Moffat County BOCC proposes resolution in support of moving BLM headquarters to Grand Junction
February 11, 2018
CRAIG — The Moffat County Board of County Commissioners is putting a resolution on the table in support of moving the headquarters of the Bureau of Land Management from Washington D.C. to Grand Junction.
U.S. Sen. Cory Gardner (R-CO) has introduced a bill that would authorize moving the BLM to one of the following western states: Alaska, Arizona, California, Colorado, Idaho, Montana, Nevada, New Mexico, Oregon, Utah, Washington or Wyoming. The BLM manages a combined 385,000 square miles in those states.
Republican U.S. Rep. Scott Tipton introduced a similar measure in the House, and three Democrats signed on as co-sponsors: Reps. Kyrsten Sinema, of Arizona, and Jared Polis and Ed Perlmutter, of Colorado.
U.S. Interior Secretary Ryan Zinke said in September he wants to move much of the Interior Department’s decision-making to the West, including the Bureau of Land Management, which is part of the agency.
The Washington Post reported last month Zinke’s plan includes dividing his department’s regions along river systems and other natural features instead of state borders and using them to restructure oversight.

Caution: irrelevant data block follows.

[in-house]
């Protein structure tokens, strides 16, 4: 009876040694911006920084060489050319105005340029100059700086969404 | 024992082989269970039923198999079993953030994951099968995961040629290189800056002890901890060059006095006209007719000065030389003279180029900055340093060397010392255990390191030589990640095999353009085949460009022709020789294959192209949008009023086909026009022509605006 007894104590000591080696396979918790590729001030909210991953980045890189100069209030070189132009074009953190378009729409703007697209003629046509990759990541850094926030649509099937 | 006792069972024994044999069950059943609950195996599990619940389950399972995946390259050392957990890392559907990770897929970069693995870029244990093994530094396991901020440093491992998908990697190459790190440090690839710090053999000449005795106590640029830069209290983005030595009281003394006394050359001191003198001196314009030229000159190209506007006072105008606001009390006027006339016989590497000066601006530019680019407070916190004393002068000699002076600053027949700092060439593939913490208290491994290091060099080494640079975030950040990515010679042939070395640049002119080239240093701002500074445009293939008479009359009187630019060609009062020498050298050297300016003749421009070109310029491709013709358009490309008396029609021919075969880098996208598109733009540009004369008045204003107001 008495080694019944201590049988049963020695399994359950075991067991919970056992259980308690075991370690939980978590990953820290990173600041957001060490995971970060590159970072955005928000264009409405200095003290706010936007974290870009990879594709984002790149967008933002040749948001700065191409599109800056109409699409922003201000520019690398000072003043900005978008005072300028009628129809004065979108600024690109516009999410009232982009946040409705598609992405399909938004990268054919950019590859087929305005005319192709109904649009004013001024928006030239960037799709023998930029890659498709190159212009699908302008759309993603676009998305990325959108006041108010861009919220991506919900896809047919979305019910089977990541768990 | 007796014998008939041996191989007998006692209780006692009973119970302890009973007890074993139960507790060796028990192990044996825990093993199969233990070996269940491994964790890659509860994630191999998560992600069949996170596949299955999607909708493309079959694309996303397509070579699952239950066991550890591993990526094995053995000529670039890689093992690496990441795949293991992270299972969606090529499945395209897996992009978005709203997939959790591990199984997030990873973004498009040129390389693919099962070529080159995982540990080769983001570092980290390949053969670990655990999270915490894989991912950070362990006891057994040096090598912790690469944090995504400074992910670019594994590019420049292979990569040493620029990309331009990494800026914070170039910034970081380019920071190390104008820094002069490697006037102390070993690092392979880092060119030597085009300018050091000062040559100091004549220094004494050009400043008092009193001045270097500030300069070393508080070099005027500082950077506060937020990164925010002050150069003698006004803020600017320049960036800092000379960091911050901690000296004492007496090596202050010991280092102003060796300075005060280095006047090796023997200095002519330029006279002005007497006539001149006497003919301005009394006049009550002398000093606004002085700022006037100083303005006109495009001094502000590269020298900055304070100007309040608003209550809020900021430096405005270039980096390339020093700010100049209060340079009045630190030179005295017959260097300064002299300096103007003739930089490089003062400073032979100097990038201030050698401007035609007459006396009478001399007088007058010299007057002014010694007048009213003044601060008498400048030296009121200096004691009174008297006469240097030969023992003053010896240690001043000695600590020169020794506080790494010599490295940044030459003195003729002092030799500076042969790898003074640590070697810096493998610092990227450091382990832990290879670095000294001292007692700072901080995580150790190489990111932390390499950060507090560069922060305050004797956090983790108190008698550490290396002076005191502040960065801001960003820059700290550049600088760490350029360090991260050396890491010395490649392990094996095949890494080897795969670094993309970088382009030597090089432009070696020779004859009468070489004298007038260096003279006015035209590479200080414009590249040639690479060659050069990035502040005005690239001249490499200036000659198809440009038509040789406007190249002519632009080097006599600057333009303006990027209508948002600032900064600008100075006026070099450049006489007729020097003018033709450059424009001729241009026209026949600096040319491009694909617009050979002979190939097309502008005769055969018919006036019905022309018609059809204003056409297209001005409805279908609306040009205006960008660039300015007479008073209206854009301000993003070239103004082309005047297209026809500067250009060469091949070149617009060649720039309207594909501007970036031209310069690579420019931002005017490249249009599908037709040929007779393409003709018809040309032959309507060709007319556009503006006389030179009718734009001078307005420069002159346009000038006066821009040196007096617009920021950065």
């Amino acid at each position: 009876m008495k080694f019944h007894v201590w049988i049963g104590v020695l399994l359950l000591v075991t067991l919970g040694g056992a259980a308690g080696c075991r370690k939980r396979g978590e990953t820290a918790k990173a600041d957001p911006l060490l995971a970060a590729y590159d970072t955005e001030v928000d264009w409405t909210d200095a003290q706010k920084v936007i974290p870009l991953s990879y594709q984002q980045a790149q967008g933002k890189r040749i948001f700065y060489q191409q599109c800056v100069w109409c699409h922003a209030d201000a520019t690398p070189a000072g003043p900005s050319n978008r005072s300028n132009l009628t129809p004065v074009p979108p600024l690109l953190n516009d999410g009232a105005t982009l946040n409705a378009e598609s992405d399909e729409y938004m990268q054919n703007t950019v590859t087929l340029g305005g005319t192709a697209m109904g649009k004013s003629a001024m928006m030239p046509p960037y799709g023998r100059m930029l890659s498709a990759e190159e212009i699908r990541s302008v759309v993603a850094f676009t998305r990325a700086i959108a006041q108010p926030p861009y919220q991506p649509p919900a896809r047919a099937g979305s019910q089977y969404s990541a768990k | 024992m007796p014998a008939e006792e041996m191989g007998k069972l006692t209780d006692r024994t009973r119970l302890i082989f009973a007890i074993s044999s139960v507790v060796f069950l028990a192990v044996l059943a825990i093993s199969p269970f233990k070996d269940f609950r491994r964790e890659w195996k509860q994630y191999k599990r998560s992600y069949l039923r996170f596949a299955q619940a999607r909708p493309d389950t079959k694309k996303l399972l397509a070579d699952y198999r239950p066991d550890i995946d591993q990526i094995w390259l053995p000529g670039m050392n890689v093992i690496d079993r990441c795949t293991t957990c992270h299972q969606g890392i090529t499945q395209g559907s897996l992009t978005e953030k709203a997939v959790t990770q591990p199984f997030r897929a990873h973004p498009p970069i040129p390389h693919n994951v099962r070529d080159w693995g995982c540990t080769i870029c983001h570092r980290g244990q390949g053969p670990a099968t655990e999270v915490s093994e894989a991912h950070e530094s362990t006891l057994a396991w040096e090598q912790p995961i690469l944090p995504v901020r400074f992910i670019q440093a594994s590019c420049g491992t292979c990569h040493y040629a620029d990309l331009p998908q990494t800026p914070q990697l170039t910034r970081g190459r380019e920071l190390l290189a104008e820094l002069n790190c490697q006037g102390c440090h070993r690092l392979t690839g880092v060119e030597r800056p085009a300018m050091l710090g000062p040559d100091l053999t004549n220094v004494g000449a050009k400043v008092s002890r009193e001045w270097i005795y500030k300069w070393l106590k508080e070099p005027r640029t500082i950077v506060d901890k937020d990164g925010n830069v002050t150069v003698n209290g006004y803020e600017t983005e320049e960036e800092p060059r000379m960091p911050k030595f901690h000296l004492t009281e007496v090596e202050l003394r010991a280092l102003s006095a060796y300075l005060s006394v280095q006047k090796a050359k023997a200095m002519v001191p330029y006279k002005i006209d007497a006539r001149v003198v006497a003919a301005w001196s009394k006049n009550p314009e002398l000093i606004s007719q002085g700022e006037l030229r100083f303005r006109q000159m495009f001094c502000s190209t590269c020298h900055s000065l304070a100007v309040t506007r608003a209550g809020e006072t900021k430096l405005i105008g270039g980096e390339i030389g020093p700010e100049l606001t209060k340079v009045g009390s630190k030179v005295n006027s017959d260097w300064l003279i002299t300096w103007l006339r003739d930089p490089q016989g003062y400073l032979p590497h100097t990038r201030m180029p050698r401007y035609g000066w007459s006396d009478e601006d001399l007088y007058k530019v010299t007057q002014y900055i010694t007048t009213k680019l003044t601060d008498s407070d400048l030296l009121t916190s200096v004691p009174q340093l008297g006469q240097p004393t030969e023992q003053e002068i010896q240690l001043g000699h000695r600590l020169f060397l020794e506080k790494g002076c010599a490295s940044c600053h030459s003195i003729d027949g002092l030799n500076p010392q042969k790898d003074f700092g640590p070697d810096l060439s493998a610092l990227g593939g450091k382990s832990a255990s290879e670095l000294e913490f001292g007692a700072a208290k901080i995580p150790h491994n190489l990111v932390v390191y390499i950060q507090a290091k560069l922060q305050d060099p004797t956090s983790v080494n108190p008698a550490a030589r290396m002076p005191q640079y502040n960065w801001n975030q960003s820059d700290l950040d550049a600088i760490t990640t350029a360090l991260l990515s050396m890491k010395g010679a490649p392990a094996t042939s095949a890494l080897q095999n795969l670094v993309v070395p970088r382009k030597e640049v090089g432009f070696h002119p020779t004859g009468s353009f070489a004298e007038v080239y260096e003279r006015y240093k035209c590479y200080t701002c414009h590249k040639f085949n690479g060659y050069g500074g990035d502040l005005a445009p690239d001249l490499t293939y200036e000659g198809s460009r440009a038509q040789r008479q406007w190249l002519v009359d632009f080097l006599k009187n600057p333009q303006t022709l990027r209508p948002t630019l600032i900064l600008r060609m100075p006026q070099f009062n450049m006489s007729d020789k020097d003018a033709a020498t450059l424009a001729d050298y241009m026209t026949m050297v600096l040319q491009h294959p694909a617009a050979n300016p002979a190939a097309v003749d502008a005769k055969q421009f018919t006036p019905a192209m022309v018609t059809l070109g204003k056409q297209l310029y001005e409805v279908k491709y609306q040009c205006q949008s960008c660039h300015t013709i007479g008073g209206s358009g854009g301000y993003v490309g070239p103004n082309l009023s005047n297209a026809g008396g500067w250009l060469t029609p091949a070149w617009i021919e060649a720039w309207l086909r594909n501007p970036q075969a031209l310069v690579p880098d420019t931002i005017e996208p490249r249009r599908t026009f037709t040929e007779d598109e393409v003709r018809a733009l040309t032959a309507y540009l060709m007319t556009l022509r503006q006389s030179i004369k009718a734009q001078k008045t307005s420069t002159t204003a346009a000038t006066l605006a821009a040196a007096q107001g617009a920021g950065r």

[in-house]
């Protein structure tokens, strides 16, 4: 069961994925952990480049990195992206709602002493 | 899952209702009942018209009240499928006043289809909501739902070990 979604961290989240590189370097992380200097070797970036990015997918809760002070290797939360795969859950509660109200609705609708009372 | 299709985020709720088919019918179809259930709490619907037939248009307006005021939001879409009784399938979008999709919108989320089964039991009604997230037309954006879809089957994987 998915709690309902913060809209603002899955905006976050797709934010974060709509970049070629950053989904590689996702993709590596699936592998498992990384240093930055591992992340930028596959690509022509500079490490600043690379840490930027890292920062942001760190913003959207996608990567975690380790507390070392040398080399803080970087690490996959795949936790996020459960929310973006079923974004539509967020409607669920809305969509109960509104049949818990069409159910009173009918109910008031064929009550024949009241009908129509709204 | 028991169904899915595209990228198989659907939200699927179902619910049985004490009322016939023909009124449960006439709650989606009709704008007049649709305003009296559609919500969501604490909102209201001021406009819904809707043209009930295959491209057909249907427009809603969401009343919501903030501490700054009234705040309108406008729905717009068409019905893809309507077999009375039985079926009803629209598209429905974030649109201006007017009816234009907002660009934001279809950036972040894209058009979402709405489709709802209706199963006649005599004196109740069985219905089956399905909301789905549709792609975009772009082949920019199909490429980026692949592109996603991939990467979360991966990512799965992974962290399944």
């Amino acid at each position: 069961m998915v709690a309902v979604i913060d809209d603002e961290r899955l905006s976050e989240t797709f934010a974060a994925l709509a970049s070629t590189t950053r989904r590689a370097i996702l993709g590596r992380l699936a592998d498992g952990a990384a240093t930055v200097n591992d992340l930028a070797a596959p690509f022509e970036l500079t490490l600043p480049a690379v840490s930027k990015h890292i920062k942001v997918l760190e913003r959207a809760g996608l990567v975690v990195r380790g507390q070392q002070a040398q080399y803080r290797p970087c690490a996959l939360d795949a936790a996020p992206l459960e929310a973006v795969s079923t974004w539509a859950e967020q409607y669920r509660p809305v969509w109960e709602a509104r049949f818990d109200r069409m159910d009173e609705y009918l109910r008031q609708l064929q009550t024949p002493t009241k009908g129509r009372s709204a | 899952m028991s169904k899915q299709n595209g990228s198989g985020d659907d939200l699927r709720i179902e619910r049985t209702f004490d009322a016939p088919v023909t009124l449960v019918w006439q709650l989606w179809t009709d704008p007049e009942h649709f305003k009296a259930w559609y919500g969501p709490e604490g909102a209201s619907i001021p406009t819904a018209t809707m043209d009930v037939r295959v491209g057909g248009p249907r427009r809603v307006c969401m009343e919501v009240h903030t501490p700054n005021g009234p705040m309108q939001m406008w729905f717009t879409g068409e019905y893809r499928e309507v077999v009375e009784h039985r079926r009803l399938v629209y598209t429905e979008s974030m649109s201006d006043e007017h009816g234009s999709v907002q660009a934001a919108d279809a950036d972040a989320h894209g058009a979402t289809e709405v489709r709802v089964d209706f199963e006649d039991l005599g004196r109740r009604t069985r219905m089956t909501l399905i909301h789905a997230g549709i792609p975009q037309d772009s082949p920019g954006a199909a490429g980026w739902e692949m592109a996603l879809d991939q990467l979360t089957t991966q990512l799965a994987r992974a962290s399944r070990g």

According to the Grand Junction Sentinel, the movement has support from the Associated Governments of Northwest Colorado and some officials in Garfield County and Rangely.
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Mesa County Commissioner Rose Pugliese told the Sentinel that Grand Junction is an unlikely headquarters for several reasons, among them limited air service, but it’s a natural choice for a regional center housing several Interior Department agencies with business in western Colorado, eastern Utah, southwest Wyoming and northern Arizona and New Mexico, she said.
Other items on the agenda are as follows.
- In the consent agenda, the BOCC will review reports from the Colorado Department of Public Health and Environment Stormwater and a landfill fees contract with Tri-State Generation and Transmission.
- The BOCC will review an application for an exemption from subdivision regulations and applications for three communications towers.
- The BOCC will hear a monthly report from the human resources department.
- The board will make a determination on an application from the department of human services to convert a position from an office assistant to a staff assistant. The conversion would pay the position more with hopes of reducing employee turnover in the position. The conversion would cost the county an additional $660 annually.